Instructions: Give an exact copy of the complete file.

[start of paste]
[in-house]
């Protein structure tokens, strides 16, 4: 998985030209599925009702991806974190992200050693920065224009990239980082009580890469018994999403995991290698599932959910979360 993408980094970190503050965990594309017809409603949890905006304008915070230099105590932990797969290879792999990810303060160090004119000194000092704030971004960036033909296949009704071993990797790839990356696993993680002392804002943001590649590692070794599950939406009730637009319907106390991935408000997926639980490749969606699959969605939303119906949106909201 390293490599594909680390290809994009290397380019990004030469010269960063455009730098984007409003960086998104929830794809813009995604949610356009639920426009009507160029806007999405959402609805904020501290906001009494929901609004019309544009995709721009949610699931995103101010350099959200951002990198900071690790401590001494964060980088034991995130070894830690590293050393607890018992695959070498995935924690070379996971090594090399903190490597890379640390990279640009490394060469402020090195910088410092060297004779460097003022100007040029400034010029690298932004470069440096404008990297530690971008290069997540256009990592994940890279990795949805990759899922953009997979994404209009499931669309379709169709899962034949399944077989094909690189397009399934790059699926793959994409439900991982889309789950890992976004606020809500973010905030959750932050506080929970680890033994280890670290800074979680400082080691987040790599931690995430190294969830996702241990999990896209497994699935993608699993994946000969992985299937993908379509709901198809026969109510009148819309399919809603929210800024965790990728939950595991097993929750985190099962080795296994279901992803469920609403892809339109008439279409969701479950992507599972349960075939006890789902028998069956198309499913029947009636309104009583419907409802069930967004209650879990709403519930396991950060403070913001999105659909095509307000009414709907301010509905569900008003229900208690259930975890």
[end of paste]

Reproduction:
[in-house]
């Protein structure tokens, strides 16, 4: 998985030209599925009702991806974190992200050693920065224009990239980082009580890469018994999403995991290698599932959910979360 993408980094970190503050965990594309017809409603949890905006304008915070230099105590932990797969290879792999990810303060160090004119000194000092704030971004960036033909296949009704071993990797790839990356696993993680002392804002943001590649590692070794599950939406009730637009319907106390991935408000997926639980490749969606699959969605939303119906949106909201 390293490599594909680390290809994009290397380019990004030469010269960063455009730098984007409003960086998104929830794809813009995604949610356009639920426009009507160029806007999405959402609805904020501290906001009494929901609004019309544009995709721009949610699931995103101010350099959200951002990198900071690790401590001494964060980088034991995130070894830690590293050393607890018992695959070498995935924690070379996971090594090399903190490597890379640390990279640009490394060469402020090195910088410092060297004779460097003022100007040029400034010029690298932004470069440096404008990297530690971008290069997540256009990592994940890279990795949805990759899922953009997979994404209009499931669309379709169709899962034949399944077989094909690189397009399934790059699926793959994409439900991982889309789950890992976004606020809500973010905030959750932050506080929970680890033994280890670290800074979680400082080691987040790599931690995430190294969830996702241990999990896209497994699935993608699993994946000969992985299937993908379509709901198809026969109510009148819309399919809603929210800024965790990728939950595991097993929750985190099962080795296994279901992803469920609403892809339109008439279409969701479950992507599972349960075939006890789902028998069956198309499913029947009636309104009583419907409802069930967004209650879990709403519930396991950060403070913001999105659909095509307000009414709907301010509905569900008003229900208690259930975890």